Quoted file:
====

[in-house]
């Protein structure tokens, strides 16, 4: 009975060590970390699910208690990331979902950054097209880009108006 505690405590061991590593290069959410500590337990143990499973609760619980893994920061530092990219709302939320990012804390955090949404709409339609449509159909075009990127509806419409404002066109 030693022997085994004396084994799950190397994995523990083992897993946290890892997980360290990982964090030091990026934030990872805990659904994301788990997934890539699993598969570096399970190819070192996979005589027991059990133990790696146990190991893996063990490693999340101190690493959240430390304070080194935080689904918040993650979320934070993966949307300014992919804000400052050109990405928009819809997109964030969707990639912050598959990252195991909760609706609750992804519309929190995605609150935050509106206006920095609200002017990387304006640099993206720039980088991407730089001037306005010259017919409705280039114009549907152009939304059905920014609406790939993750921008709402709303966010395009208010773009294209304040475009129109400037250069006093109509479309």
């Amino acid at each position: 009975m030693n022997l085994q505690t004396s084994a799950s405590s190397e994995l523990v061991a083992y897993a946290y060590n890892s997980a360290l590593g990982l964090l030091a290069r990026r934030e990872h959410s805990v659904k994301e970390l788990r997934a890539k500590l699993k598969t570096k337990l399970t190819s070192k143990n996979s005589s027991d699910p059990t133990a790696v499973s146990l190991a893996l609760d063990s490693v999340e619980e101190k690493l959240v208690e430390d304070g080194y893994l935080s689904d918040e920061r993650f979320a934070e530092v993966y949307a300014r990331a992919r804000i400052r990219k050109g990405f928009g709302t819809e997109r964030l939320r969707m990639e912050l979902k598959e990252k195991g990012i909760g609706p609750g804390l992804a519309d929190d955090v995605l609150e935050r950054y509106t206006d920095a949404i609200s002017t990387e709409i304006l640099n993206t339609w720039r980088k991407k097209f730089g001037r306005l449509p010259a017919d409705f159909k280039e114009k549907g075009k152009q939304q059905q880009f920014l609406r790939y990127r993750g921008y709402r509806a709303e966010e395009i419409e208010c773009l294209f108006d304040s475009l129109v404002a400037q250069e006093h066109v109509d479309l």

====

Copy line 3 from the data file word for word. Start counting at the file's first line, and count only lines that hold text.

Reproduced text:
């Amino acid at each position: 009975m030693n022997l085994q505690t004396s084994a799950s405590s190397e994995l523990v061991a083992y897993a946290y060590n890892s997980a360290l590593g990982l964090l030091a290069r990026r934030e990872h959410s805990v659904k994301e970390l788990r997934a890539k500590l699993k598969t570096k337990l399970t190819s070192k143990n996979s005589s027991d699910p059990t133990a790696v499973s146990l190991a893996l609760d063990s490693v999340e619980e101190k690493l959240v208690e430390d304070g080194y893994l935080s689904d918040e920061r993650f979320a934070e530092v993966y949307a300014r990331a992919r804000i400052r990219k050109g990405f928009g709302t819809e997109r964030l939320r969707m990639e912050l979902k598959e990252k195991g990012i909760g609706p609750g804390l992804a519309d929190d955090v995605l609150e935050r950054y509106t206006d920095a949404i609200s002017t990387e709409i304006l640099n993206t339609w720039r980088k991407k097209f730089g001037r306005l449509p010259a017919d409705f159909k280039e114009k549907g075009k152009q939304q059905q880009f920014l609406r790939y990127r993750g921008y709402r509806a709303e966010e395009i419409e208010c773009l294209f108006d304040s475009l129109v404002a400037q250069e006093h066109v109509d479309l």